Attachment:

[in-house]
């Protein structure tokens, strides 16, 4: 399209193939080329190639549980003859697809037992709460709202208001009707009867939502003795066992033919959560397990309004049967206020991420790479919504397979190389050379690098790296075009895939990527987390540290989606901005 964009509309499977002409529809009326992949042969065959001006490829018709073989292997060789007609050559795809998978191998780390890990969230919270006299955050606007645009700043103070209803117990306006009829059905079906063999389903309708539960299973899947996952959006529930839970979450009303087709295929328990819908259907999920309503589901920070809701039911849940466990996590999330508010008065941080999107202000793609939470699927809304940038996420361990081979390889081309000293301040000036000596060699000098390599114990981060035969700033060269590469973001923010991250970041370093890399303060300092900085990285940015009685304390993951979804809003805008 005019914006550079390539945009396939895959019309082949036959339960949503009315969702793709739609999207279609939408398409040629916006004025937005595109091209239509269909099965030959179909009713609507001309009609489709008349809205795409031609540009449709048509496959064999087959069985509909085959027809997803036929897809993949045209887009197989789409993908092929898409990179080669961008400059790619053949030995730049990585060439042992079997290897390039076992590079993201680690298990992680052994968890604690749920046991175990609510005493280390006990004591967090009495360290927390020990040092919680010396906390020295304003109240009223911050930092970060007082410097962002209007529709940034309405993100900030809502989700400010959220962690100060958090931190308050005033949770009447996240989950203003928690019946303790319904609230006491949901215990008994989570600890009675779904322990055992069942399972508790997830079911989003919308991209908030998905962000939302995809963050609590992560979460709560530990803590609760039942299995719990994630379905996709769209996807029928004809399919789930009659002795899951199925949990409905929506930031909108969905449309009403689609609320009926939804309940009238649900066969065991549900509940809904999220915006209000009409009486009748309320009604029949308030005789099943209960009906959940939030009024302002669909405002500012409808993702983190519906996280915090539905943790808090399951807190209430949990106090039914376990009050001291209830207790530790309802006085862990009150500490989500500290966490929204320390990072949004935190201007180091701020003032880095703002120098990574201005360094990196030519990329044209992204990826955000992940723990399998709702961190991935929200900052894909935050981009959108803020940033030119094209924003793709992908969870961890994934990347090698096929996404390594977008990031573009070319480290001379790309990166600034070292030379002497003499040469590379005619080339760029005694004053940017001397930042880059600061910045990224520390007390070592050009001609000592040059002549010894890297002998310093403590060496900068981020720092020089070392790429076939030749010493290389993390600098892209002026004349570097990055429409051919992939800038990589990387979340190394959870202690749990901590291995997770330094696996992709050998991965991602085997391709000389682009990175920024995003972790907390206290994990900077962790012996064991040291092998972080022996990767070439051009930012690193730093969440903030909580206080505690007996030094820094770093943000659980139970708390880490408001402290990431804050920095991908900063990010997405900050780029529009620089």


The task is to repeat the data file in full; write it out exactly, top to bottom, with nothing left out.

[in-house]
């Protein structure tokens, strides 16, 4: 399209193939080329190639549980003859697809037992709460709202208001009707009867939502003795066992033919959560397990309004049967206020991420790479919504397979190389050379690098790296075009895939990527987390540290989606901005 964009509309499977002409529809009326992949042969065959001006490829018709073989292997060789007609050559795809998978191998780390890990969230919270006299955050606007645009700043103070209803117990306006009829059905079906063999389903309708539960299973899947996952959006529930839970979450009303087709295929328990819908259907999920309503589901920070809701039911849940466990996590999330508010008065941080999107202000793609939470699927809304940038996420361990081979390889081309000293301040000036000596060699000098390599114990981060035969700033060269590469973001923010991250970041370093890399303060300092900085990285940015009685304390993951979804809003805008 005019914006550079390539945009396939895959019309082949036959339960949503009315969702793709739609999207279609939408398409040629916006004025937005595109091209239509269909099965030959179909009713609507001309009609489709008349809205795409031609540009449709048509496959064999087959069985509909085959027809997803036929897809993949045209887009197989789409993908092929898409990179080669961008400059790619053949030995730049990585060439042992079997290897390039076992590079993201680690298990992680052994968890604690749920046991175990609510005493280390006990004591967090009495360290927390020990040092919680010396906390020295304003109240009223911050930092970060007082410097962002209007529709940034309405993100900030809502989700400010959220962690100060958090931190308050005033949770009447996240989950203003928690019946303790319904609230006491949901215990008994989570600890009675779904322990055992069942399972508790997830079911989003919308991209908030998905962000939302995809963050609590992560979460709560530990803590609760039942299995719990994630379905996709769209996807029928004809399919789930009659002795899951199925949990409905929506930031909108969905449309009403689609609320009926939804309940009238649900066969065991549900509940809904999220915006209000009409009486009748309320009604029949308030005789099943209960009906959940939030009024302002669909405002500012409808993702983190519906996280915090539905943790808090399951807190209430949990106090039914376990009050001291209830207790530790309802006085862990009150500490989500500290966490929204320390990072949004935190201007180091701020003032880095703002120098990574201005360094990196030519990329044209992204990826955000992940723990399998709702961190991935929200900052894909935050981009959108803020940033030119094209924003793709992908969870961890994934990347090698096929996404390594977008990031573009070319480290001379790309990166600034070292030379002497003499040469590379005619080339760029005694004053940017001397930042880059600061910045990224520390007390070592050009001609000592040059002549010894890297002998310093403590060496900068981020720092020089070392790429076939030749010493290389993390600098892209002026004349570097990055429409051919992939800038990589990387979340190394959870202690749990901590291995997770330094696996992709050998991965991602085997391709000389682009990175920024995003972790907390206290994990900077962790012996064991040291092998972080022996990767070439051009930012690193730093969440903030909580206080505690007996030094820094770093943000659980139970708390880490408001402290990431804050920095991908900063990010997405900050780029529009620089």